Today’s blog comes from STA’s James Greenslade who has left his Aussie homeland for a few months to taste British life. So far it tastes of Marmite.
Let’s face it, not everyone heading to New Zealand will have the option to spend a month or two quietly idling the days away in Hobbit country; some will be more strapped for time. Though it is possible to cover both the South and North islands in a couple of weeks, if you’re not one for moving every day, sitting on enumerable buses for hours at a time and generally getting yourself into a bit of a tizz, you might find that choosing one or the other is your best bet.
But the problem is, which one? Never fear intrepid, time short traveller, here we pick out some well-known and less famous highlights from the two main Islands that make up New Zealand to help with your decision making. Don’t say we never do anything for you.
New Zealand: North or South Island?
Home to the big cities and lots of cultural events, the north offers a slightly different vibe to the wild south.
Big City Life
Here you’ll find Auckland, Wellington and Hamilton and a lively, cosmopolitan atmosphere. The party scene, the night life, it all happens here in the north. Looking for a quick rush? Why not casually free fall from the observation deck of the Sky Tower, just 192m above the ground.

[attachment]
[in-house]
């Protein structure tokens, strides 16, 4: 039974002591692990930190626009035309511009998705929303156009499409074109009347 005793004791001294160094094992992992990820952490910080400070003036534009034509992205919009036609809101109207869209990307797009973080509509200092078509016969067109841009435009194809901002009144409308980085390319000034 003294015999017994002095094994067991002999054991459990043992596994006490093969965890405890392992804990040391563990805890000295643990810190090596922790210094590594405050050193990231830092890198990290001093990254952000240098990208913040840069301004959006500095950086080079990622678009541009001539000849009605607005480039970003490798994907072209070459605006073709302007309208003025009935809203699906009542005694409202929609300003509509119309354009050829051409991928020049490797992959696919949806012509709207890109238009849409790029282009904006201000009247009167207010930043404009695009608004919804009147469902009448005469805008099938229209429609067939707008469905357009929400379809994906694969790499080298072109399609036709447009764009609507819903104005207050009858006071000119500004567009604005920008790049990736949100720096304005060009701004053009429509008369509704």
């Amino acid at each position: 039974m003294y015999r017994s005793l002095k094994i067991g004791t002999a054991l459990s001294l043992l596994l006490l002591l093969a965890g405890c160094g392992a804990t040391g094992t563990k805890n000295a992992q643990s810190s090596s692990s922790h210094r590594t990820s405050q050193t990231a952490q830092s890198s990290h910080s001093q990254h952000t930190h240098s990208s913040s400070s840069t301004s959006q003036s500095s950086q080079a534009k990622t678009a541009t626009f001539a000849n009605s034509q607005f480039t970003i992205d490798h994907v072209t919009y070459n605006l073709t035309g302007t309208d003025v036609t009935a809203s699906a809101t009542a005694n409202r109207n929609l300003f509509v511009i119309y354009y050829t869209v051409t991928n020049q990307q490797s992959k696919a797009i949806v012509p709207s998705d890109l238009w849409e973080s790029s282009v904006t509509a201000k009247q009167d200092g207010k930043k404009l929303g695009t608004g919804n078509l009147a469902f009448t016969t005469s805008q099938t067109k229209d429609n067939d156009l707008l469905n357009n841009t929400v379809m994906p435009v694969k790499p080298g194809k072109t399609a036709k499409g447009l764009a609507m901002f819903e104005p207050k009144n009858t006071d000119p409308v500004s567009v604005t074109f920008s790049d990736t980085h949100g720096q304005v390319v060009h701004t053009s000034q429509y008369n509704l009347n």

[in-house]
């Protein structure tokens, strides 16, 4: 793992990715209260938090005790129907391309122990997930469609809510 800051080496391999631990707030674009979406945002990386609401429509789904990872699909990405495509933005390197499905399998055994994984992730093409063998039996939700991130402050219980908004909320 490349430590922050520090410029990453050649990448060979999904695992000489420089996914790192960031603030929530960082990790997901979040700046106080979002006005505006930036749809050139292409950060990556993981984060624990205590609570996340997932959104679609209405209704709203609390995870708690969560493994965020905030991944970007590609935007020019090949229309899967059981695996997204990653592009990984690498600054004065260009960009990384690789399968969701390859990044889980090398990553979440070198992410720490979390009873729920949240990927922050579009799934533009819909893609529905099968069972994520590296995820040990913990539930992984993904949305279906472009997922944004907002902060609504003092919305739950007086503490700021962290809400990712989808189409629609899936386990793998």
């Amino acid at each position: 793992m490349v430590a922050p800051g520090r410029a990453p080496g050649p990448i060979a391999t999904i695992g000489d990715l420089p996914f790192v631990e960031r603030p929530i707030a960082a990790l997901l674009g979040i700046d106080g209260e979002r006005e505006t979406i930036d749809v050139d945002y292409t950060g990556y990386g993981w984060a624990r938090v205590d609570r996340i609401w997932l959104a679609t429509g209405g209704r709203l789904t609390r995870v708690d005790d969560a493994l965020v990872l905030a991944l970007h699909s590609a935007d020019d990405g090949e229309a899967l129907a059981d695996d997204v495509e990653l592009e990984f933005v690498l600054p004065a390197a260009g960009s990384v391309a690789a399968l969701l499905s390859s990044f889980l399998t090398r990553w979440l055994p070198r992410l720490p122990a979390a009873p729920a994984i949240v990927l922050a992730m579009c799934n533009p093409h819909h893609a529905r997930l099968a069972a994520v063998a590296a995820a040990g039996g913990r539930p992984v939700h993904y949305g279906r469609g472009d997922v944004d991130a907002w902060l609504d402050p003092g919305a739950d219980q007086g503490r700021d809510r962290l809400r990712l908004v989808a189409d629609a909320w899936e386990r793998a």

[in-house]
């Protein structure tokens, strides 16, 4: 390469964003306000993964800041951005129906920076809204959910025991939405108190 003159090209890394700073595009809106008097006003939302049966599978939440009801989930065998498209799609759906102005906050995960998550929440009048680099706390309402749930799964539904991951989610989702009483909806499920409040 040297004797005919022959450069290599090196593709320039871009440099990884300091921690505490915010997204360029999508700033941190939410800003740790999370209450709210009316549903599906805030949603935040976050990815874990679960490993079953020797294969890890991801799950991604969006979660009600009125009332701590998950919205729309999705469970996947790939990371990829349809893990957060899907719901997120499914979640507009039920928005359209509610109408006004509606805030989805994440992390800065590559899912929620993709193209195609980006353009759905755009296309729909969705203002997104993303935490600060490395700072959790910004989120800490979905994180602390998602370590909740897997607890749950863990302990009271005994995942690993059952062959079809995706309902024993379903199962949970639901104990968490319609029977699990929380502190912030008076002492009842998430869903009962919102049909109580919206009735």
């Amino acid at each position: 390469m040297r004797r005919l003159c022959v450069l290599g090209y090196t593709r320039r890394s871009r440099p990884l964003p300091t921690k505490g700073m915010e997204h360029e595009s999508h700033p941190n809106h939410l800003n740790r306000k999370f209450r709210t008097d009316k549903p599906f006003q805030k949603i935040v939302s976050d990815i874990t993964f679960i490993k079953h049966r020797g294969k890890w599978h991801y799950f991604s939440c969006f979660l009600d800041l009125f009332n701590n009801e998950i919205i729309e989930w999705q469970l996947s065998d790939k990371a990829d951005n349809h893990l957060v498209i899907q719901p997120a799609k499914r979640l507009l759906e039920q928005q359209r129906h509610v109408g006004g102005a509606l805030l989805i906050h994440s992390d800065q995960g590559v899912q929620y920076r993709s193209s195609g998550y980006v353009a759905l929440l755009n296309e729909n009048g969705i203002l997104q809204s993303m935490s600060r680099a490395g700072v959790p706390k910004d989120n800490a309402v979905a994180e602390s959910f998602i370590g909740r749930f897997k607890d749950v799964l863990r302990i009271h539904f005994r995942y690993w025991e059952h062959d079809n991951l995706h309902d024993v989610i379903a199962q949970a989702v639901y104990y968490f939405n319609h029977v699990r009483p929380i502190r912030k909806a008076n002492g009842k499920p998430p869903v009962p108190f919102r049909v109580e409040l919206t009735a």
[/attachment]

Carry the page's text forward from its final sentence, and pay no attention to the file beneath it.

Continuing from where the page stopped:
There is more to the Māori people than the haka, and in the areas around Rotorua you can stay in traditional Māori village and discover more about their culture and history.
Essentially the North’s adventure playground with more swings and rides than your local park, your thirst for adventure will be quenched here. Rotorua’s geysers, luscious mud pools and hot springs are great for kicking back and relaxing – just don’t get them mixed up.
The north island is home to some pretty impressive beaches. One of the most impressive is Mount Maunganui where you’d be forgiven for thinking you’d somehow ended up in Hawaii thanks to the (dormant) volcano looking down over you.
First and foremast, does size matter? While the South Island is much bigger than the North, a mere quarter of the national population call it home. This leads to a more rugged, isolated feel, and more wild countryside to explore without pesky people trying to get your attention.
As the name implies, while exploring the majestic Fiordland national park, you’d be mistaken for thinking that you’re actually in the Nordics. Think all the incredible landscapes, none of the pickled herring.
Go the full south – 30k below the main island in face, and you’ll come across an island by the name of Stewart Island. Its location allows for excellent viewings of the Aurora Australis (southern lights), an epic natural phenomenon and one to make your friends super jealous. If they really like lights.
Feed the rhythm or tear up the slopes (whatever you want to call it) on some of the best snow fields in the southern hemisphere. The south is where it’s at here with 14 ski areas to choose from and some great slopes.
There’s is more to the city than it’s namesake the ChristChurch Cathedral. The city could be compared to their national cricket team (very good all-round) and offers anything from adventure to culture to wildlife.